And yes, there were classics like Born Free, My Friend Flicka, National Velvet and The Sound of Music.
Here is the question I posed to Ms. Pinder about the disposal of the ENTIRE collection, cut and pasted directly from her mail to me:
Question: What was the rationale for rejecting the option of limiting the DVD/video collection to those items with obvious educational content?
Her answer: The goal in purchasing this collection was to add materials that would be popular with young viewers. We did not purchase titles to support an educational curriculum.

Hmmmmm. That answer didn't sit well with me.
Love your website!

Annoyed Librarian said...

I think the Annoyed Librarian stepped into a hornet's nest with this one!

Irate Library Technician said...

I may not completely agree with either Pinder nor the GCPL, and I wholeheartedly feel that something else could have been done besides publicly firing the woman during where the community watched. That is just plain cruel.

Wow. If fatwalker was a library director of a library where I work, I would quit and move, far, far away.

Like, to another country.

Isn't a public library "public" property, so to speak?

Was there not a seperation between church and state that the founding forefathers of our country established to ensure the freedom of all persons living in this country?

And also, I work with a librarian who is of hispanic descent, who is not an illegal, and communicates in Spanish to other Spanish-speaking populations that are here legally. Do they give up their choice to read or speak another language if they live in the United States? I would hope not.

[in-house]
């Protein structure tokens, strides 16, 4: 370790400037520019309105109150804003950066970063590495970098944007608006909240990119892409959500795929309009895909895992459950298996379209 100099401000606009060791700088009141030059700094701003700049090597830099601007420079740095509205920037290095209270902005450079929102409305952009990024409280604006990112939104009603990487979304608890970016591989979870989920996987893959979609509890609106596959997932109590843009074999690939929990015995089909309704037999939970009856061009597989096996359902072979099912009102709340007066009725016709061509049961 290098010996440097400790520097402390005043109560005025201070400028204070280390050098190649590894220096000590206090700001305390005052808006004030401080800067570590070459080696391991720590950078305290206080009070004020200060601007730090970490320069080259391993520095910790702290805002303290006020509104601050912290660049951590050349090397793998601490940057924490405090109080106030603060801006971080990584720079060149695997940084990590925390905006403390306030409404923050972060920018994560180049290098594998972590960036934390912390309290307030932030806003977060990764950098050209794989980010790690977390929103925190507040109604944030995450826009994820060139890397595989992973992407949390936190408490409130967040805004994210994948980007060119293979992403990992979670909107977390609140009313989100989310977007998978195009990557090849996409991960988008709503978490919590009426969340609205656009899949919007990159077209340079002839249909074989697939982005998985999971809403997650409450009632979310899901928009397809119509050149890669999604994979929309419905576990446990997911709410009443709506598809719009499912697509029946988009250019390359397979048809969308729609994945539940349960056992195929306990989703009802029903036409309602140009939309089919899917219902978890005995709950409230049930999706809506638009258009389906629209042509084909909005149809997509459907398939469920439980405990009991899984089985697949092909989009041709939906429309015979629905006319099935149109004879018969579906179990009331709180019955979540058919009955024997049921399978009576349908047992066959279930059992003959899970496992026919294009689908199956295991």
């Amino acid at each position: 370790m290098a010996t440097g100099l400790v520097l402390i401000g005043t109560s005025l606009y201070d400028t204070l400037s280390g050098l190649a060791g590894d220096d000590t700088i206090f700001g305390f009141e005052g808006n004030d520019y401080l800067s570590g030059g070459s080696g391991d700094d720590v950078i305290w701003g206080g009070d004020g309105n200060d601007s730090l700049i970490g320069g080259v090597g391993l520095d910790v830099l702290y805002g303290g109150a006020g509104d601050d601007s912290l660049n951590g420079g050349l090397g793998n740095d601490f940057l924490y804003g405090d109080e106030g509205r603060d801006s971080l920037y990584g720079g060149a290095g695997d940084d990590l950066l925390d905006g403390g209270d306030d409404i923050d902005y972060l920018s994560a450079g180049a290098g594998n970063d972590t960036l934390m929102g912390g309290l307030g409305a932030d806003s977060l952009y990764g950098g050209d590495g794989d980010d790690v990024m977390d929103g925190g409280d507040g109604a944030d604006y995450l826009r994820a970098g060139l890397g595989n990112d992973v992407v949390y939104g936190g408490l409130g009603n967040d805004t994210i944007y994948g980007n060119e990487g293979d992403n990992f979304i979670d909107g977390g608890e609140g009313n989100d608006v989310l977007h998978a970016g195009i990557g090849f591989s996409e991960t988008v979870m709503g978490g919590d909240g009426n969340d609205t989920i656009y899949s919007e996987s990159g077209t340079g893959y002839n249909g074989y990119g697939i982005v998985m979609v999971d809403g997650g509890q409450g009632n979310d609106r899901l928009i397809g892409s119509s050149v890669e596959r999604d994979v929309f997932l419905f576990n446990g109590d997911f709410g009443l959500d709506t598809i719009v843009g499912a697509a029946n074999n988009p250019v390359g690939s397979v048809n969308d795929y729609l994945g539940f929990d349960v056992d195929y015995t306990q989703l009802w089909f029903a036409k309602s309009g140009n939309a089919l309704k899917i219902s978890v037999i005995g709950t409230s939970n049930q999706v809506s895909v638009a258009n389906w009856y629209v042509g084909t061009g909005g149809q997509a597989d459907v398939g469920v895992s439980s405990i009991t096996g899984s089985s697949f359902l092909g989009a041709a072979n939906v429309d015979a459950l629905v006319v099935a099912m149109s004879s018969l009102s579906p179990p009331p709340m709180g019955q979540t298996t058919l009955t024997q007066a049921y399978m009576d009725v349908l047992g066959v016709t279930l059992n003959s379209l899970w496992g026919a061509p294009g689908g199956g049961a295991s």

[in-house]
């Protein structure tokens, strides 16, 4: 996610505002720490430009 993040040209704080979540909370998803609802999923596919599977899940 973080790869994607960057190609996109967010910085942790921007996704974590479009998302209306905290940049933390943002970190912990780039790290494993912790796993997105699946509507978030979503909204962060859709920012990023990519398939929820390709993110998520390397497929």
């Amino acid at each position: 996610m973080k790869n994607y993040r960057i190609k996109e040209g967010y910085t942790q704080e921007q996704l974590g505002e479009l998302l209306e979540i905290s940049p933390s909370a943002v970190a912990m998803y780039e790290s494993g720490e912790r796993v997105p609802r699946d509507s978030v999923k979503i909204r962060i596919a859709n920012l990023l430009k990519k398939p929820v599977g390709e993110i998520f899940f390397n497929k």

Also, I was homeschooled, and my father never expected the local library to provide educational materials for me. If you want the government to give parents funds to educate their kids, put them in public school. Thats what it is for. If you don't agree with what they teach, buy your own damn materials.

Just my two cents.

Annoyed Librarian said...

This is a hornet's nest! I don't even care what they do in Georgia! But I would like to respond to a couple of your points because they're thought-provoking.

"Was there not a seperation between church and state that the founding forefathers of our country established to ensure the freedom of all persons living in this country?"

No, there is a clause in the Constitution stating that Congress cannot establish a religion. Nothing about this issue has ANYTHING to do with Congress establishing a religion.

"Do they give up their choice to read or speak another language if they live in the United States? I would hope not."

I would hope not, either. I can't figure out why so many Americans are so opposed to foreign languages.

"If you want the government to give parents funds to educate their kids, put them in public school."

Governments don't give money to people they haven't already taken forcibly from someone else. Another way to look at this is that the government has already taken money from people to provide schools that in many places are bloody awful.

"Thats what it is for. If you don't agree with what they teach, buy your own damn materials."

They've already had to buy the materials they dislike with their taxes. Now they have to buy them again? Is that really fair?

Annoyed Librarian said...

"Irate Library Technician" would be a great name for a blog, by the way.

PenguinMom said...

Loved your article. If you think the controversy was fun, you would have loved the meeting. Complete with boos, cheers, raucous behavior, mass exodus, sheriff's deputies and icy stares. There were 21 people scheduled to speak in a 30 minute time frame which meant everyone got 90 seconds. If they went over, they were met with loud calls of 'Time! Time! Time!' Plus, there was a line up of media folks, moving their microphones from one side of the table to the other and then waiting like vultures outside after the meeting.